Dan Klein harps on a too-rarely-asked question:
Counterparts to the FDA function in other countries. The FDA could adopt a standing policy that drugs permitted in Europe, Canada, Japan, Australia, etc. automatically become permitted in the US. Why doesn’t the FDA adopt such a policy? Is it because a drug that is safe and effective in Australia, Canada, or France may not be safe and effective in the United States?
Alex Tabarrok, in the office next door, says he often harps on this and has never heard a reasonable counter-argument. I’m especially fascinated by situations like this, where a devastating argument against a status quo policy is met by complete silence and disinterest. Why don’t intellectuals feel any need to respond to such arguments? How can we make such silences more audible to more people?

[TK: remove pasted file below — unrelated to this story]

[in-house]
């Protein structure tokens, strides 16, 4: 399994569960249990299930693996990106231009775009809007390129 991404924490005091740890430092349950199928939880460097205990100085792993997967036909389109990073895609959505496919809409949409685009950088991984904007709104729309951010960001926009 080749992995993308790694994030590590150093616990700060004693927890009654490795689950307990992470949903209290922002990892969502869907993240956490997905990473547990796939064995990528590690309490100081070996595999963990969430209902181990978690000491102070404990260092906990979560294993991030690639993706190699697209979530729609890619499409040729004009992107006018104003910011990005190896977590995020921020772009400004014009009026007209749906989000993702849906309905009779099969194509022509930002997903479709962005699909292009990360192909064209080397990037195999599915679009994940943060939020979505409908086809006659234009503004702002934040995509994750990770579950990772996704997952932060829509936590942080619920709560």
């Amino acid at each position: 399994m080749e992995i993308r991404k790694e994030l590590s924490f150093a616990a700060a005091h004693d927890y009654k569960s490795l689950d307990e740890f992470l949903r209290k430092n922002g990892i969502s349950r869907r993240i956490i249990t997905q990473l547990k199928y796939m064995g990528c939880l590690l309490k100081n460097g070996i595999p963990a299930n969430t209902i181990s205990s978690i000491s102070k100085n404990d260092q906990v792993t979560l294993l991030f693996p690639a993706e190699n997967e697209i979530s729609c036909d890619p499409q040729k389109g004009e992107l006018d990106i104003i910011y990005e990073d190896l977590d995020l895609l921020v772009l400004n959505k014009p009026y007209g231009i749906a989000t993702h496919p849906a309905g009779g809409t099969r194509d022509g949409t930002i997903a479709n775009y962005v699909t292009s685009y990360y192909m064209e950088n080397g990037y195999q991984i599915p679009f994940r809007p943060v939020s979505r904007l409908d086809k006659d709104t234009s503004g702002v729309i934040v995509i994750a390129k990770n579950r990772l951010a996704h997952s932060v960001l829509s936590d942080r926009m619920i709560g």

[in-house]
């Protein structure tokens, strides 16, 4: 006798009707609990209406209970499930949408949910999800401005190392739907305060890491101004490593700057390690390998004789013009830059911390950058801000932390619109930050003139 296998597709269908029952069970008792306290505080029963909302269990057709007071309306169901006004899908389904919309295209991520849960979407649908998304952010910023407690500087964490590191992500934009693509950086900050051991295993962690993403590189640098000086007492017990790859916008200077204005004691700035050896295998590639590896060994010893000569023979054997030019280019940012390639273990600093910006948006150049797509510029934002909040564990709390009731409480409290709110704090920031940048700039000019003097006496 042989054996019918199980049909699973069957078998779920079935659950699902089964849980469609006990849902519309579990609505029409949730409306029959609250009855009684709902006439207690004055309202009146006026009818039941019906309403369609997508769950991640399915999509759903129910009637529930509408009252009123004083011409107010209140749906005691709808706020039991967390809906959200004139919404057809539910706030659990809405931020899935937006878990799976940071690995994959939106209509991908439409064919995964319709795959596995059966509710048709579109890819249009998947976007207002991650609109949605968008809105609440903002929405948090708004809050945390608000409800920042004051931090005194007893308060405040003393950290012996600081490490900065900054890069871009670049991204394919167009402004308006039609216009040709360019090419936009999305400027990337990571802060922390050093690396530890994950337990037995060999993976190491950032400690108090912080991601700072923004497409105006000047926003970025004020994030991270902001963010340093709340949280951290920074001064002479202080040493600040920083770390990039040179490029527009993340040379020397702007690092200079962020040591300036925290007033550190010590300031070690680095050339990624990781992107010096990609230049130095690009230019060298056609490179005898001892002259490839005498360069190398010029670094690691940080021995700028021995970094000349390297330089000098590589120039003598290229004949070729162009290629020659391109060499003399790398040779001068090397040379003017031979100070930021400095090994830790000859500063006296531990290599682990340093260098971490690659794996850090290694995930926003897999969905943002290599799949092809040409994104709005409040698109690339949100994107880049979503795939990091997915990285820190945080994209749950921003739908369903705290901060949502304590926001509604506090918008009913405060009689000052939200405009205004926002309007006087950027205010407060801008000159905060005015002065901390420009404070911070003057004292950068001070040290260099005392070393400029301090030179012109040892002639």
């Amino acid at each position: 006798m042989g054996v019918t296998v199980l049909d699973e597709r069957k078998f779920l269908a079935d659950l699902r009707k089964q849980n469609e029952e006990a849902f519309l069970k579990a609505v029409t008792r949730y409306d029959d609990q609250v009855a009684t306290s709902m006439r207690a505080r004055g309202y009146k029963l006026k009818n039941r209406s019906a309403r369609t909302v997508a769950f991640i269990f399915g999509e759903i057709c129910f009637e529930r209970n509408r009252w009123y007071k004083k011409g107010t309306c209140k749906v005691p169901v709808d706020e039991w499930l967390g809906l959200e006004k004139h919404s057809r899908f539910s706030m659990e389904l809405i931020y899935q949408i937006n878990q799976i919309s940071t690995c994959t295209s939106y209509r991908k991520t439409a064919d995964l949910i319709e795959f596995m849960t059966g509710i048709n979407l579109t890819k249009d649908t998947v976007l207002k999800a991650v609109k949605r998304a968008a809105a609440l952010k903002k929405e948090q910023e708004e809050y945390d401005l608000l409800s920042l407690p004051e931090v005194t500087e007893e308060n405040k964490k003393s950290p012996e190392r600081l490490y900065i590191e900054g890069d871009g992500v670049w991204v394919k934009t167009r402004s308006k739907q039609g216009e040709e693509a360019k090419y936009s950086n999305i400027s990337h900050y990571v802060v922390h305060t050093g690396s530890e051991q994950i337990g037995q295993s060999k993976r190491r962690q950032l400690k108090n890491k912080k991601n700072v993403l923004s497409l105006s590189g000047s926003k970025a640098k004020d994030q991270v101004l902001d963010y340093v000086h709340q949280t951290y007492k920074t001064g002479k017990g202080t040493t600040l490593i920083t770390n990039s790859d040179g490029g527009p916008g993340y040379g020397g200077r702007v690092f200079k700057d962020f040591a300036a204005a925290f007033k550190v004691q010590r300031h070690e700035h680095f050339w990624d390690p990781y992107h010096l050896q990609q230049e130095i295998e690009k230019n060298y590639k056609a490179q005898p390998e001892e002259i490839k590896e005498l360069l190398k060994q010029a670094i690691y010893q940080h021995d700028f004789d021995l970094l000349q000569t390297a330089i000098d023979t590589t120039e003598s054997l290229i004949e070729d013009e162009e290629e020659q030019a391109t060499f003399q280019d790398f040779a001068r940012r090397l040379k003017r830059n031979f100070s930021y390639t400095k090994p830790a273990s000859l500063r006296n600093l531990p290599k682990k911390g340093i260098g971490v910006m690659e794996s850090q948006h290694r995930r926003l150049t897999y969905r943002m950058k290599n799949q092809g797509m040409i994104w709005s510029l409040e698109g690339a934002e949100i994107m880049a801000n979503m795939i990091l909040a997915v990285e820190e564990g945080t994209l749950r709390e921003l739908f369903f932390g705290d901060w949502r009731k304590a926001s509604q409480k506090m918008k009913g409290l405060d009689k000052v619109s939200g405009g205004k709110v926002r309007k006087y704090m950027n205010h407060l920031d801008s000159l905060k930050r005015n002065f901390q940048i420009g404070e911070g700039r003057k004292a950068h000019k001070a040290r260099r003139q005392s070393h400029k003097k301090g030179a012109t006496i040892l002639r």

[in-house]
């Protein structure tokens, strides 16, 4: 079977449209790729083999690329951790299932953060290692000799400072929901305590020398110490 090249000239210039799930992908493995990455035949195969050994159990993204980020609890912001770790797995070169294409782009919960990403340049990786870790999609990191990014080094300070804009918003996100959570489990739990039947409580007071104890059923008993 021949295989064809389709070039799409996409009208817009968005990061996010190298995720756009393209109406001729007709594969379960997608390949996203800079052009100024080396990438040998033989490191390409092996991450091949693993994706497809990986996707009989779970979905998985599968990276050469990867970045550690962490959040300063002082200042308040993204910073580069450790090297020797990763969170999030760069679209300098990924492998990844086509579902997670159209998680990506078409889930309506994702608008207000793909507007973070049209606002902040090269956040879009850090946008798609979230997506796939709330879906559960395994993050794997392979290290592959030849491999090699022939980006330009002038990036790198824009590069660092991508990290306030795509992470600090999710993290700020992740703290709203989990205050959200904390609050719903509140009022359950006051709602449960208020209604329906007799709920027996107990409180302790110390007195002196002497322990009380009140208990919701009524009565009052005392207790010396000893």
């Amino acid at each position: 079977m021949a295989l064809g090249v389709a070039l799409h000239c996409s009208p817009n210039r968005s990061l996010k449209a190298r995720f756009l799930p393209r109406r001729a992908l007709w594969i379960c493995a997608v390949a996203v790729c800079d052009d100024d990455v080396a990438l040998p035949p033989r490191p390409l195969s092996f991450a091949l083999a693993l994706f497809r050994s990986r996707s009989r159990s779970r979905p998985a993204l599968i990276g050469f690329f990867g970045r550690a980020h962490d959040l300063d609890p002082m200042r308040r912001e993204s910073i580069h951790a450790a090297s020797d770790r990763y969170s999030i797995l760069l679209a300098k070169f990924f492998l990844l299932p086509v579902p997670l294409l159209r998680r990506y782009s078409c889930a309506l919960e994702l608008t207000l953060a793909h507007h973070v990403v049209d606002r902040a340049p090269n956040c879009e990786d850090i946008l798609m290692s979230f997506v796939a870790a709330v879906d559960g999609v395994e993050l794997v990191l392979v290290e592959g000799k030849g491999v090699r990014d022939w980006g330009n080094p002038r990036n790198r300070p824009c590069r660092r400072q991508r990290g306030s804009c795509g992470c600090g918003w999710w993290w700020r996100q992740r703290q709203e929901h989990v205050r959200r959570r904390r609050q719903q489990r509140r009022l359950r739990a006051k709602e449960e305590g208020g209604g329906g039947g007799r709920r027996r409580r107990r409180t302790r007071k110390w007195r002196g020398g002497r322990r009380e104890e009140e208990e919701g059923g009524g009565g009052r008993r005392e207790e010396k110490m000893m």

Kids often analogously complain "But Billy’s parents let him do X." And they should add, "What makes you think you know better than Billy’s parents?" Are we similarly just overconfident in the judgment of "our" regulators?
Alex also harps on another tough question:
What can we learn about the need for efficacy requirements from the pervasive experience of off-label medicine, which has no FDA efficacy certification? The thrust of Tabarrok’s argument is that off-label seems to work quite well and so why not drop efficacy requirements entirely?
Alex tells me the two best counter arguments are that off-label uses are often similar to on-label uses, and that drug firms have low incentives to run tests near the end of a drug’s patent lifetime. But then why not approve only similar on-label uses and approve all uses of unpatentable drugs (that have passed safety tests)?